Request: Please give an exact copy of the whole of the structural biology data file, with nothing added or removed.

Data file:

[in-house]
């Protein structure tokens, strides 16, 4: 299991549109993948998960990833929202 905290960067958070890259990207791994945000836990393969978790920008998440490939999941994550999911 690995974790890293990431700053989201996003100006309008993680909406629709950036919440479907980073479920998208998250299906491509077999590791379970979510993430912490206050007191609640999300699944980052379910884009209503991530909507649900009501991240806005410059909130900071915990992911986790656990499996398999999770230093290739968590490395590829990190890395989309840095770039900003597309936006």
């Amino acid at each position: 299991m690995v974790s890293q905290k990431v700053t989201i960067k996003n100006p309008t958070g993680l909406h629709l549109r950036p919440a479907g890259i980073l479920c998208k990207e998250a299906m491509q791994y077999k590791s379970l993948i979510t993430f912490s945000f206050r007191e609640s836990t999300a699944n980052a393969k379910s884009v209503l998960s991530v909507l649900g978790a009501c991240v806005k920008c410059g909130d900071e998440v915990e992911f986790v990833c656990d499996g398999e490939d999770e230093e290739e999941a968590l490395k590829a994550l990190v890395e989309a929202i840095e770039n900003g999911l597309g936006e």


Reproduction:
[in-house]
């Protein structure tokens, strides 16, 4: 299991549109993948998960990833929202 905290960067958070890259990207791994945000836990393969978790920008998440490939999941994550999911 690995974790890293990431700053989201996003100006309008993680909406629709950036919440479907980073479920998208998250299906491509077999590791379970979510993430912490206050007191609640999300699944980052379910884009209503991530909507649900009501991240806005410059909130900071915990992911986790656990499996398999999770230093290739968590490395590829990190890395989309840095770039900003597309936006």
């Amino acid at each position: 299991m690995v974790s890293q905290k990431v700053t989201i960067k996003n100006p309008t958070g993680l909406h629709l549109r950036p919440a479907g890259i980073l479920c998208k990207e998250a299906m491509q791994y077999k590791s379970l993948i979510t993430f912490s945000f206050r007191e609640s836990t999300a699944n980052a393969k379910s884009v209503l998960s991530v909507l649900g978790a009501c991240v806005k920008c410059g909130d900071e998440v915990e992911f986790v990833c656990d499996g398999e490939d999770e230093e290739e999941a968590l490395k590829a994550l990190v890395e989309a929202i840095e770039n900003g999911l597309g936006e």